Edsger W. Dijkstra Prize in Distributed Computing: 2008
The 2008 Edsger W. Dijkstra Prize in Distributed Computing goes to the paper:
The Edsger W. Dijkstra Prize in Distributed Computing is awarded for an outstanding paper on the principles of distributed computing, whose significance and impact on the theory and/or practice of distributed computing has been evident for at least a decade.
The Dijkstra Award Committee has selected Baruch Awerbuch and David Peleg as the recipients of this year Edsger W. Dijkstra Prize in Distributed Computing. The price is given to them for their outstanding paper: ``Sparse Partitions" published in the proceedings of the 31st Annual Symposium on Foundations of Computer Science, pages 503-513, 1990.
The Sparse Partitions paper by Awerbuch and Peleg signified the coming-to-age of the area of distributed network algorithms. In this work, a line of research that started with Awerbuch's synchronizer and Peleg's spanner has culminated in this ground breaking paper that has had a profound impact on algorithmic research in distributed computing and in graph algorithms in general.
The paper presents concrete definitions of the intuitive concepts of locality and load, and gives surprisingly effective constructions to trade them off. The fundamental technical contribution in the paper is the algorithm of coarsening, which takes, as input, a decomposition of the graph to possibly overlapping components, and generates a new decomposition whose locality is slightly worse, but whose load is far better. The desired balance between locality and load is controlled by a parameter provided by the user. While many other underlying ideas were present in prior work of Awerbuch and Peleg (separately), in the Sparse Partitions paper these ideas have come together, with a unified view, resulting in a new powerful toolkit that is indispensable for all workers in the field.
The magnitude of the progress achieved by the new techniques was immediately recognized, and its implications spawn much research to this day. In the Sparse Partitions paper itself, the authors improve on the best known results for two central problems of network algorithms, and many other applications of the results followed, quite a few of them in applications that were visionary at their time. To mention just a few, these include computation of compact routing tables and location services of mobile users (in the original paper), dramatically more efficient synchronizers, effective peer-to-peer network design, and scheduling in grid-like computing models. Besides these applications of the results, the paper can be viewed as one of the important triggers to much of the fundamental research that was dedicated to exploring other variants of the basic concepts, including the notions of bounded-growth graphs, tree metrics, general and geometric spanners.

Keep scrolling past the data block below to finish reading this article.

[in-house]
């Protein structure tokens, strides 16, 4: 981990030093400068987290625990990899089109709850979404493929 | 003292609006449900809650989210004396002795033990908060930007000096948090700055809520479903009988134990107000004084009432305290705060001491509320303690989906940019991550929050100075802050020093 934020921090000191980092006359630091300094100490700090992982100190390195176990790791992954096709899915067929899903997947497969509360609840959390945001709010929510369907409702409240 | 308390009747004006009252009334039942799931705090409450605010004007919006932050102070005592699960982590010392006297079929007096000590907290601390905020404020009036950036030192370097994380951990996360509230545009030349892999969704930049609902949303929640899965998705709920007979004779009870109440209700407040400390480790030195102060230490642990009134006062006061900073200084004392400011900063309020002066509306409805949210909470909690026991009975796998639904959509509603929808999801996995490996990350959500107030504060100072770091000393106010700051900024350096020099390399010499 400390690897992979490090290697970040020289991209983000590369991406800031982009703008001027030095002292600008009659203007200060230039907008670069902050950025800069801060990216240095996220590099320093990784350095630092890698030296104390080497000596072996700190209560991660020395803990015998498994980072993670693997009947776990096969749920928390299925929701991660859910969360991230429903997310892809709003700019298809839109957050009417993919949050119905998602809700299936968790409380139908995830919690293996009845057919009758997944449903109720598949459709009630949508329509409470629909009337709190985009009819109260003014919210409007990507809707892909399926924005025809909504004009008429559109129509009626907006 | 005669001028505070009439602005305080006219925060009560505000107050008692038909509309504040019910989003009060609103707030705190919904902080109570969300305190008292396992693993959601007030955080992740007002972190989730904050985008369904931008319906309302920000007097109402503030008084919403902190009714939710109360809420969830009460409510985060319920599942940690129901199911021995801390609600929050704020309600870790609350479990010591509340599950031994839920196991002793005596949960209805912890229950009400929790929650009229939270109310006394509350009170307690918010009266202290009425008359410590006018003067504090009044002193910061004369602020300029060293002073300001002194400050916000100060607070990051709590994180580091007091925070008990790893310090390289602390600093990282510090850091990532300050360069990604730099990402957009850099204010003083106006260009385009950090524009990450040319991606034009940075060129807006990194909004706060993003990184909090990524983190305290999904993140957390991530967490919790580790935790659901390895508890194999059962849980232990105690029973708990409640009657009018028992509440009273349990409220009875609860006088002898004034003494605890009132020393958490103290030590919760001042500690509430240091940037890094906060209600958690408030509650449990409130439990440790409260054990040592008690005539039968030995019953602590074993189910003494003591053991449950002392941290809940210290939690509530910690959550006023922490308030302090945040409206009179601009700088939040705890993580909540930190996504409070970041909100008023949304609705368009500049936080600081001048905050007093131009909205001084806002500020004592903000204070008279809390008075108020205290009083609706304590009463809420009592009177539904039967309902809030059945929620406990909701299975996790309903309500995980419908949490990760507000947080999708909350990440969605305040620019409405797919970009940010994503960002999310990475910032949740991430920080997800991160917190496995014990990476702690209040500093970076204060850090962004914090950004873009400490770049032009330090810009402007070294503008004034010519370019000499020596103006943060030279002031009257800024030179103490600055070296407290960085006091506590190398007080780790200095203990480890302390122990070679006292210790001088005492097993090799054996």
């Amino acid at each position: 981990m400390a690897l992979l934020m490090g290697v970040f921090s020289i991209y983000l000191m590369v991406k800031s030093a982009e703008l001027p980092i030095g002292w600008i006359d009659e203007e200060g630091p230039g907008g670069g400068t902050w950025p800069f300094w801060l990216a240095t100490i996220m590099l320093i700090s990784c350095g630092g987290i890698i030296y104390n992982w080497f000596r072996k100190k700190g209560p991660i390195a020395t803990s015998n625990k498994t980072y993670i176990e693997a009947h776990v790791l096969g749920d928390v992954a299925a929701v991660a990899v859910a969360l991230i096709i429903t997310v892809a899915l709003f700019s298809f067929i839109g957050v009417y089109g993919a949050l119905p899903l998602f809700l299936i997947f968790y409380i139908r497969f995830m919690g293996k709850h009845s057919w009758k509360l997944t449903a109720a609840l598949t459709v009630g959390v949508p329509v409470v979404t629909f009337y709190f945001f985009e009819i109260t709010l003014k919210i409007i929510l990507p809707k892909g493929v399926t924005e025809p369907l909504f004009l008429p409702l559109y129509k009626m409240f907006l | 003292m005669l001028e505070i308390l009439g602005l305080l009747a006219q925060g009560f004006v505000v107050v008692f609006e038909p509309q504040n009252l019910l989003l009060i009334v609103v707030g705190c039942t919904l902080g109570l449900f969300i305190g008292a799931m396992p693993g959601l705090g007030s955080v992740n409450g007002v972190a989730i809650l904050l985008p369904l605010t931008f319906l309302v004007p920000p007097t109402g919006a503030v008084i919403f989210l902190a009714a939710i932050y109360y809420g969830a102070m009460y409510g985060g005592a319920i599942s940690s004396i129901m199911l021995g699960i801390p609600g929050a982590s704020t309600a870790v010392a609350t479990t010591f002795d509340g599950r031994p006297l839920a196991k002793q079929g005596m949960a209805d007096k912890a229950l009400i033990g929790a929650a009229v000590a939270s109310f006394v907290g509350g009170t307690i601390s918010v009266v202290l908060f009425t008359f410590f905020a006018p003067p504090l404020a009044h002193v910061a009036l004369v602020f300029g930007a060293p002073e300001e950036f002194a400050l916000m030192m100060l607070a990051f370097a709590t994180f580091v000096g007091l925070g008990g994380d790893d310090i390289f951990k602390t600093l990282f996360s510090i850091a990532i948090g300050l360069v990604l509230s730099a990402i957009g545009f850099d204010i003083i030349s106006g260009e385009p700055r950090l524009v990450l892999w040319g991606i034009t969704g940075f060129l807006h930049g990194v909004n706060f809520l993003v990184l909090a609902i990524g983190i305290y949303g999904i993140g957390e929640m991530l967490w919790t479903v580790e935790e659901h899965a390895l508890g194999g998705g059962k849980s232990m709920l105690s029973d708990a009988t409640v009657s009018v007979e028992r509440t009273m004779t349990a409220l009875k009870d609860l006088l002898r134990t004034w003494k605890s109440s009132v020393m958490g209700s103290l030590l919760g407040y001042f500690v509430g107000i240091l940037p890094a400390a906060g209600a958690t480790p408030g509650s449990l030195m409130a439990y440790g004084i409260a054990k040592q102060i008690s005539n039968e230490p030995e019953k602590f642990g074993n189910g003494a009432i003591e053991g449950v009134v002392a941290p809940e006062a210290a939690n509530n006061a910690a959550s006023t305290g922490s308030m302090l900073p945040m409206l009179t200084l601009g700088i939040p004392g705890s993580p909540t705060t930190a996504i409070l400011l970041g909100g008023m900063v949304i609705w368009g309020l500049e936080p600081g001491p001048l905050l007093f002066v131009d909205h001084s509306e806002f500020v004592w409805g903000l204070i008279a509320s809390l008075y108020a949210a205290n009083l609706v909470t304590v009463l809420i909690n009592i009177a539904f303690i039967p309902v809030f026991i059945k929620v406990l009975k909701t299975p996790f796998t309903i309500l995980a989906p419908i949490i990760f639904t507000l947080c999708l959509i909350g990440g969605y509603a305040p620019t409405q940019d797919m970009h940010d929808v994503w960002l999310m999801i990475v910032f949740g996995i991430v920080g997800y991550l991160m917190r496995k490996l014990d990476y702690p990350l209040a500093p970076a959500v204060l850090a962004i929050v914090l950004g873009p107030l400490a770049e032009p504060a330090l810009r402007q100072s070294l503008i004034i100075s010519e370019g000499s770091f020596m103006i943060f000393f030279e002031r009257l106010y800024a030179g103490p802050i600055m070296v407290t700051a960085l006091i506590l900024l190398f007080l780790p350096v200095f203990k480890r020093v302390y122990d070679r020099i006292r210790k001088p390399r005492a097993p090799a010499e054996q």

It is interesting to view the Sparse Partitions paper in the historical context. The area of Network Algorithms has its roots in classical graph algorithms. Distributed algorithms have proved to be an algorithmically rich field with the Minimum Spanning Tree paper of Gallager, Humblet and Spira. Motivated by the asynchronous nature of distributed systems, Awerbuch invented the concept of a synchronizer. Peleg, coming from the graph theoretic direction, generalized the notion of spanning tree and invented the concept of spanners. In the Sparse Partitions paper, the additional ingredient of load was added to the combination, yielding a powerful conceptual and algorithmic tool. The results superseded the best known results for classical graph algorithms, thus showing the maturity of the field, which closed a circle by becoming a leading source for graph algorithms of any kind.
Award Committee 2008:
Yehuda Afek, Tel-Aviv University